Satellite connect: Since I had no prior information about (non) availability of networks here or the above mentioned spot with last signals of connectivity, I was desperate to get in touch after I reached Chatru. Also, because I had lost half day due to NGT permit issue requirement at Gulaba, my schedule was in haywire. I reached Chatru in evening tired. Originally I had planned to end the day at Chandratal. Hence I asked the owner of Prem Dhaba about any chance of connectivity. It was he who told me about the spot some seven kilometres back. I was in no mood to ride back to make a call and then come back here. It was than he told me about a satellite phone uphill in the village.

Road to PWD rest house at Chatru

There was a agro unit uphill, which actually formed the core of Chatru village. I went to PWD rest house, parked my bike there and jumped a few walls to reach to take a path towards some houses and a shed inside the fields. There was a agro unit which produced different crops here in the valley- peas, potatoes and few others and then packed and transported them to other areas. That unit had a satellite phone in its premises, services of which they also lend to commuters for a charge. I was able to make a call back home from there and actually at such height in these conditions it cost me just negligible to make a comfortable call. I might not be able to recollect precisely, but I made call for less than thirty rupees from there.

On to the next destination

My search for the satellite phone also gave me a bit of insight about this place. This valley is said to have one of the best quality of peas and potatoes produced in the entire region. The owner of the agro unit (his is the only private owner of such unit in whole valley) had more than 100 acres of land. He had a fairly descent set-up with a big house for himself (with water and solar lights) as well as place for his staff (of more than 50) to stay, and a power generating unit for his unit to process and pack the agri produce. That was an interesting story in itself.

You can also see a video of the route below:

 

How willing are you to have a phone for live streaming!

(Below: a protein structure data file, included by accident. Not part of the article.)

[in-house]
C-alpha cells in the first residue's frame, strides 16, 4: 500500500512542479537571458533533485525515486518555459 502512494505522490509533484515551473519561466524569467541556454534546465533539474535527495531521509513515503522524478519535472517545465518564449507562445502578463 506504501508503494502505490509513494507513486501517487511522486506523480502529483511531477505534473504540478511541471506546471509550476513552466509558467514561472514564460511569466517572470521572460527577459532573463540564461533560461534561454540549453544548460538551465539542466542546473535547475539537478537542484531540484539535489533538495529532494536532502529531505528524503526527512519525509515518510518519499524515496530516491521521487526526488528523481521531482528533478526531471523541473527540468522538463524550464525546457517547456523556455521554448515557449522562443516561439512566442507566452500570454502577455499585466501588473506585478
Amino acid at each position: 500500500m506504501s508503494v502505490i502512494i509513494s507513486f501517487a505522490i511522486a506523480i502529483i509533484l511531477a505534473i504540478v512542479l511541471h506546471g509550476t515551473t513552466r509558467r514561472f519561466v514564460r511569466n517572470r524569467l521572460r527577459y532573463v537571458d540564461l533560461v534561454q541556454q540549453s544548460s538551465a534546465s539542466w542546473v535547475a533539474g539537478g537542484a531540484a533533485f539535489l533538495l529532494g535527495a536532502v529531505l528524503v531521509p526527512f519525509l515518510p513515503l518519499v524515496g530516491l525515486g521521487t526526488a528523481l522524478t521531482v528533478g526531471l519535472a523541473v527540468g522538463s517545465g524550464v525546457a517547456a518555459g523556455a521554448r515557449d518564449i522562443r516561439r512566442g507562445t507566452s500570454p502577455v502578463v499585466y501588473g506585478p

Honestly enough, I never tried live streaming myself on any social media platform. Never found any occasion to do so, or if there was an occasion, it never came to my mind. Although, before Facebook or Instagram, I had opportunity to go live for my YouTube channel. I would have loved to do that given the number of subscribers, but still I didn’t. That makes me really wonder, whether people go live on social media platforms that often! I have indeed seen a few facebookers going live, but not in big numbers. Having said that, I still find it a cool idea to have a smartphone dedicated to live streaming. ASUS has been leader in many technological innovations and now it claims that its Zenfone Live is the first phone to have live beautification technology.

So, the idea of phone depends on how willing are you to go live streaming. But then, will you go for a phone for just live streaming on social media platforms? It can be an added advantage but can it be the main driving force for your decision to buy a phone?

Zenfone Live comes in three exciting colours- Navy Black, Rose Pink, and Shimmer Gold.

Given that one needs to live stream itself quite often- what would be the requirements! A good connectivity which doesn’t breaks the streaming or freezes it, good microphones that can relate the sound as desired and of course a good camera that captures you beautifully. All these three things are also necessities of modern smartphones. But for this phone ASUS has specifically worked upon last function the most. In this regard, ASUS has sensed that a live streaming most means broadcasting oneself and one hindrance to that is the apprehension about how one would look on the camera. That’s the reason for ASUS to work upon the live beautification technology which can control the way you look on live streaming. That means that you can control the fairness or sharpness of your features.